2.50
Hdl Handle:
http://hdl.handle.net/10755/157646
Type:
Presentation
Title:
Nursing Directors' Perceptions of Nurse Mentoring
Abstract:
Nursing Directors' Perceptions of Nurse Mentoring
Conference Sponsor:Western Institute of Nursing
Conference Year:2009
Author:Stoeckel, Pamella R., PhD, RN
P.I. Institution Name:Regis University, Loretto Heights School of Nursing
Title:Assistant Professor
Contact Address:3333 Regis Boulevard, G-8, Denver, CO, 80221-1099, USA
Contact Telephone:303-458-4975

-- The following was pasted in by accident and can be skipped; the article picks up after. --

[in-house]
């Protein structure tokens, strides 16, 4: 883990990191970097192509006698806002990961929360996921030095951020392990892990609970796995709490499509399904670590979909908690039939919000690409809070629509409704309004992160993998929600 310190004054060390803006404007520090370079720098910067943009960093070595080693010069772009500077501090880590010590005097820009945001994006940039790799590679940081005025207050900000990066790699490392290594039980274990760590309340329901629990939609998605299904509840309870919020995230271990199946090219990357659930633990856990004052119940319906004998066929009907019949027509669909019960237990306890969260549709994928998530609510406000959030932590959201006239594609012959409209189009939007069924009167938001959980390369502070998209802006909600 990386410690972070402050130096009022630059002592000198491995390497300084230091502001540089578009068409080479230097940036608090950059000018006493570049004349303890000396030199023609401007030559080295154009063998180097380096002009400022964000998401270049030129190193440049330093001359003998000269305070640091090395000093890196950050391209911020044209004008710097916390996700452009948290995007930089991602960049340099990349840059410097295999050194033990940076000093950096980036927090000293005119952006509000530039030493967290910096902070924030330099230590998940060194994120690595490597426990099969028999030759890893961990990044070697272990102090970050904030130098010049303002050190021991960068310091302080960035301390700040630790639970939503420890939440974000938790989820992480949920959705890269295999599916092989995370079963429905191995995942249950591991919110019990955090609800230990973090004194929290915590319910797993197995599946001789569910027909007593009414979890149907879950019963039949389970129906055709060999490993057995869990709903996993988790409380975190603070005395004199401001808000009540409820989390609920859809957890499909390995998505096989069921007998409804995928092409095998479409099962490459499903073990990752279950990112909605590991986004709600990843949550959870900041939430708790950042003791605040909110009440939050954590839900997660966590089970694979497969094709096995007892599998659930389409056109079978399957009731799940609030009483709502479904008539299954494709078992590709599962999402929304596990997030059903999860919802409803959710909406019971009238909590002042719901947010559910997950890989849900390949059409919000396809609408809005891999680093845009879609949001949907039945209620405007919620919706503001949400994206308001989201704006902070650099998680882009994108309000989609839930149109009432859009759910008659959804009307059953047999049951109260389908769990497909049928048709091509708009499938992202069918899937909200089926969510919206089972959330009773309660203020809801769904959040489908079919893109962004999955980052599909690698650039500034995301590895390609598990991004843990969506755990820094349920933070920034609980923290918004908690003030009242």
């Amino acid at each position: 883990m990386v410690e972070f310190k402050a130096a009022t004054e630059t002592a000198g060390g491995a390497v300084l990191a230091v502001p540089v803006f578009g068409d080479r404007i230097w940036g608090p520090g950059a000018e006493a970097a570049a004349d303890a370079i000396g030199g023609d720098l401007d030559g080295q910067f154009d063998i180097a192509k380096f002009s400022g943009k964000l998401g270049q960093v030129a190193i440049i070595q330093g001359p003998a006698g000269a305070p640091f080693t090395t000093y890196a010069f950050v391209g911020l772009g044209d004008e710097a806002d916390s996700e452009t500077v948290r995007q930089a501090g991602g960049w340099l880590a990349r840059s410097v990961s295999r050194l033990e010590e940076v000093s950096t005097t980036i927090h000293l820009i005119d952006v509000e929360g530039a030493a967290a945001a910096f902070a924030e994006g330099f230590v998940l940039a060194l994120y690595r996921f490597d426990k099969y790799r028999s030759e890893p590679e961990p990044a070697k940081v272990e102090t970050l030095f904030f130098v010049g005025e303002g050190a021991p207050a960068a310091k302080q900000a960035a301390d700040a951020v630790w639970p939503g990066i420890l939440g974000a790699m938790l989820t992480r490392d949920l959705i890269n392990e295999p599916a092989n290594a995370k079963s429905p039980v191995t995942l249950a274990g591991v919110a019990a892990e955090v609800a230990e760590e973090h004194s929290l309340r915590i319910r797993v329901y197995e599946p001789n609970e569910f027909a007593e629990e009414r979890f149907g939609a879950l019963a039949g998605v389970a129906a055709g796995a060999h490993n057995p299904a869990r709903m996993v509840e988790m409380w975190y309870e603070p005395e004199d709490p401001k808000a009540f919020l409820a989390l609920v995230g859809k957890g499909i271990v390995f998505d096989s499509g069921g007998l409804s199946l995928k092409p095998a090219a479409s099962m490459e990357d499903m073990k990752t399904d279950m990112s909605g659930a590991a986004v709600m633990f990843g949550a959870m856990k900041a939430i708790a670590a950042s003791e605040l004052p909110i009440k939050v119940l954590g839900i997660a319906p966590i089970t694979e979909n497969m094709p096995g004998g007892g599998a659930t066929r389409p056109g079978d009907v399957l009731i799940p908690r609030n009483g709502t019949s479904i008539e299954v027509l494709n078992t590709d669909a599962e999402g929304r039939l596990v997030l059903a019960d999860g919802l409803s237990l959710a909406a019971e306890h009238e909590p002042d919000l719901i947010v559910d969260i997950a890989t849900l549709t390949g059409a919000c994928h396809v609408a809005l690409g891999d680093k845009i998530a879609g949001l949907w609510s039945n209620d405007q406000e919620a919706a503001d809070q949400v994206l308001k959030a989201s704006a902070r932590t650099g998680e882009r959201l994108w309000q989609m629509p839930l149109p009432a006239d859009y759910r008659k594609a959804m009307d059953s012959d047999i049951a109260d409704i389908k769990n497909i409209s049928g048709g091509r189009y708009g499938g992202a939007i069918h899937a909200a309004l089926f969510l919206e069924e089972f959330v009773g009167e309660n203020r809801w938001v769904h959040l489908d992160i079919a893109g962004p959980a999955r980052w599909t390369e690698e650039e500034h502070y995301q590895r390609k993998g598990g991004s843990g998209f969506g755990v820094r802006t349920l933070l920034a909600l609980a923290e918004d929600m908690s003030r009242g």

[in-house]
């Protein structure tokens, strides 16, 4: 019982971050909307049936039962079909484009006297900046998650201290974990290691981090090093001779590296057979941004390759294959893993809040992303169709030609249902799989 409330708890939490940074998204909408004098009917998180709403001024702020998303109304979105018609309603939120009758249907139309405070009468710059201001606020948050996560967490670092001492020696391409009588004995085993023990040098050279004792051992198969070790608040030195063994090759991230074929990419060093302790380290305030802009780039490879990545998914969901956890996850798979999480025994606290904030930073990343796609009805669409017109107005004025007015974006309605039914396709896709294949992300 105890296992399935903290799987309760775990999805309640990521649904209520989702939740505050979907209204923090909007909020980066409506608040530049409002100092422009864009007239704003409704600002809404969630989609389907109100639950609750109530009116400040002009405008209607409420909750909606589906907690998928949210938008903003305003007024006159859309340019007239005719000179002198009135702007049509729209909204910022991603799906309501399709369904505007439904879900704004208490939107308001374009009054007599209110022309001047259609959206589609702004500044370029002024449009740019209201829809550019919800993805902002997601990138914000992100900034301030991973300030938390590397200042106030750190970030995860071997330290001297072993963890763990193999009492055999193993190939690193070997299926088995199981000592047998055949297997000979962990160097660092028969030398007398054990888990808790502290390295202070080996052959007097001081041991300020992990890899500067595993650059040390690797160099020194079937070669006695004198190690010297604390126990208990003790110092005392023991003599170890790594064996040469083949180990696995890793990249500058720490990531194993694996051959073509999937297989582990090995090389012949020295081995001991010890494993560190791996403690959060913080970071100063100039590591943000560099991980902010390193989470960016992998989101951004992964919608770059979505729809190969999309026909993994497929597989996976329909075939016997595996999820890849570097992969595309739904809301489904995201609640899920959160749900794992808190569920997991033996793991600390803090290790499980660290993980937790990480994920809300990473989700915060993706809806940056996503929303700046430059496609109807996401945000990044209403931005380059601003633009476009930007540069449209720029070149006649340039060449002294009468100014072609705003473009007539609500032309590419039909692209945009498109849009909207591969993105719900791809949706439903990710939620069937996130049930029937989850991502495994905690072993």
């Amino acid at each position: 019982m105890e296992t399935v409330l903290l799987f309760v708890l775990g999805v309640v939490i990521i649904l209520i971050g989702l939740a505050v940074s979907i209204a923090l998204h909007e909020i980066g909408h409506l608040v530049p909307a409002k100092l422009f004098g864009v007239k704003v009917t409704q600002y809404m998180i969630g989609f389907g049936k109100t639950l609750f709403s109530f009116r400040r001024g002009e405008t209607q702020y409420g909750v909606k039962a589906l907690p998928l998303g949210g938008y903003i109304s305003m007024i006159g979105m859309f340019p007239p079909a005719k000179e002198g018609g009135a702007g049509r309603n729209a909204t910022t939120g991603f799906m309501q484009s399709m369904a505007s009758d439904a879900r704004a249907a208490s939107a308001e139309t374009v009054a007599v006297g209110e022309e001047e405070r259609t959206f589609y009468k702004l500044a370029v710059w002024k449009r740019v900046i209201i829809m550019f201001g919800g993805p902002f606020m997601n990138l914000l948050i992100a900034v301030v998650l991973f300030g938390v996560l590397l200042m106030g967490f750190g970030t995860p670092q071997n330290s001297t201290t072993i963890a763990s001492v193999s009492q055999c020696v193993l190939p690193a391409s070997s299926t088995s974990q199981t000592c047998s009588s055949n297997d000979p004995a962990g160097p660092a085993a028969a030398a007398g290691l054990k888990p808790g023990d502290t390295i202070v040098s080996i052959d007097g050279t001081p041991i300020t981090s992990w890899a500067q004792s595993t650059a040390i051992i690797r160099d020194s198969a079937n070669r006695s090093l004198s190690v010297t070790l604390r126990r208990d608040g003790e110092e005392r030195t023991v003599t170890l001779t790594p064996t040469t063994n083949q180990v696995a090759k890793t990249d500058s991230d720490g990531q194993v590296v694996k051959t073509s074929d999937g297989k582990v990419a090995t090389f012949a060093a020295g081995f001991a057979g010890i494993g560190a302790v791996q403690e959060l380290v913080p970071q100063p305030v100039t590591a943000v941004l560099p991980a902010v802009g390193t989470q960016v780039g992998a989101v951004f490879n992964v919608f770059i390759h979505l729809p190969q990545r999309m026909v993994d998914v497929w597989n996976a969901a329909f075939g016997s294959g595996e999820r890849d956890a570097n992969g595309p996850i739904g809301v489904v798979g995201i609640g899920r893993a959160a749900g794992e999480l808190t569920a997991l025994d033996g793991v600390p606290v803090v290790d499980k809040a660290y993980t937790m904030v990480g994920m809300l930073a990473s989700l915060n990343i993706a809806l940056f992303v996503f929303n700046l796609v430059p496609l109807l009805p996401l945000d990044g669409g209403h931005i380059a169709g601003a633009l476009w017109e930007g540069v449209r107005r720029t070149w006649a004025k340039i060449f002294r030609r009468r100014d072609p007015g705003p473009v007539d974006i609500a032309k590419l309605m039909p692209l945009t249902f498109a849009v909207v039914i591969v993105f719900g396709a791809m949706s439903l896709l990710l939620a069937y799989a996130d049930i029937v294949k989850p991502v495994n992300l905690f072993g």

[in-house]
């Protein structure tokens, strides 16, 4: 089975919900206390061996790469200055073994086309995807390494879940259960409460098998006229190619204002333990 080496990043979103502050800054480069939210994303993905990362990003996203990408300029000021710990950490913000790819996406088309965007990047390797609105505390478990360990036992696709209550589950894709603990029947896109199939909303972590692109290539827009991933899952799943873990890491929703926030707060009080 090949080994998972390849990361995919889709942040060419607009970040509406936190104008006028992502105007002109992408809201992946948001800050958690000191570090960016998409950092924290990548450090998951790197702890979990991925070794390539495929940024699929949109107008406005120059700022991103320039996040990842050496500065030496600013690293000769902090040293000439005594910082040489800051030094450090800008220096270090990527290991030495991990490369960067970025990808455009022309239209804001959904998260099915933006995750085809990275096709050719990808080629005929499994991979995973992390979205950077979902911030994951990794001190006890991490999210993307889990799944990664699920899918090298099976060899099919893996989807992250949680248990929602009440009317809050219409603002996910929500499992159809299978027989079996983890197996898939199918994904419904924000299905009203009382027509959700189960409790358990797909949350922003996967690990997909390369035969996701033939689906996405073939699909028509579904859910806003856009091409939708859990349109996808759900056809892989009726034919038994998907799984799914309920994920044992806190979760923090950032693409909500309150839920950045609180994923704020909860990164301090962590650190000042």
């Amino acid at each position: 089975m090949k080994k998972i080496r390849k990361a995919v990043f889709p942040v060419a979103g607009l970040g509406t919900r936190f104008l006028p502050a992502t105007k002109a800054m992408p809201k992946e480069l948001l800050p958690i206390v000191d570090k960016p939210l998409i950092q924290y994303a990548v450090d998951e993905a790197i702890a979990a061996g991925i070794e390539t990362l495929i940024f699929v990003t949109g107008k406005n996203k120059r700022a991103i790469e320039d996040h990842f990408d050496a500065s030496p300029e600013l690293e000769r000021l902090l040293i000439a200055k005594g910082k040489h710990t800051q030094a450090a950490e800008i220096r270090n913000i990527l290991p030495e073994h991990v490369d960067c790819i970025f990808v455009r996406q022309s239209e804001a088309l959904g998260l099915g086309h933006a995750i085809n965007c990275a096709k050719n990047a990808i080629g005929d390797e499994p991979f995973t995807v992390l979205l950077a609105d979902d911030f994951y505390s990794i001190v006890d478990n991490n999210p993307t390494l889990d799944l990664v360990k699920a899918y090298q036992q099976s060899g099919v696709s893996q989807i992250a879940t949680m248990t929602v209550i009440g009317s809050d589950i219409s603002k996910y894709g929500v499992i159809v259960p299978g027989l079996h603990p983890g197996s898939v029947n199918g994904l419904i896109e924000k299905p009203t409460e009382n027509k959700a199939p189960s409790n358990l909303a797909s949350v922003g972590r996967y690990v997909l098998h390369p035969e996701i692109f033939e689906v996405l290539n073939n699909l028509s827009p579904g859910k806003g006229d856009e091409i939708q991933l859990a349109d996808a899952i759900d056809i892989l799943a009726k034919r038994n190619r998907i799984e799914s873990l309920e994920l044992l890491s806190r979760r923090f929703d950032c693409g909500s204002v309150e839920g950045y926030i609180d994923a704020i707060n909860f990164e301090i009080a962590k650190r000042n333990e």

Purposed/Aims: This paper reports the finding of a study that examined nursing directors' perceptions of nurse mentoring in their facilities. The literature reveals distinct differences in definitions of mentoring and how it is utilized.  The study questions focused on nursing directors' perceptions of the concept of mentoring, and how and why it was implemented. Nursing directors' past experiences with mentoring were analyzed. Rationale/Conceptual Basis/Background: With the current nursing shortage, mentoring is viewed as an approach to recruitment, retention and empowerment of nursing staff (Valencia-Go, 2005).  Bally (2007) noted that "Formal nursing management must understand the connections between mentoring and organizational culture; and emphasize the importance of mentoring in their work environments" (p. 145). The conceptual framework for the study utilized Bandura's Social Learning Theory, Benner's Novice to Expert and Schön's Reflective Practice Theory. Methods: The research design was a qualitative study that utilized the key informant approach as a means of gathering nursing directors' perceptions of nurse mentoring. Eight hospital nursing directors from a Western metropolitan city were interviewed in-depth using open ended questions to ascertain how they defined nurse mentoring, and how mentoring was operationalzed in their facilities. Interviews were transcribed, analyzed, and coded for themes using a content analysis approach. Trustworthiness of the study was maintained through an audit trail, reflective notes, member checking and peer review. Results: Results of the study showed that nursing directors differ in their definitions of mentoring and how they operationalize mentoring in their facilities. Formal and informal mentoring relationships were found and were viewed differently. There was inconsistency in the use of the terms used to describe a mentor. They expressed positive attitudes about nurse mentoring, but expressed vague and ambivalent approaches to operationalizing mentoring. Past experiences with mentoring influenced directors' perceptions. Mentoring was not fully utilized as a method of recruitment and retention or as a support for associate degree nurses returning for a baccalaureate degree. Implications: This study suggests that clarity in defining mentoring is needed in order to facilitate future research and effectively implement nurse mentoring programs.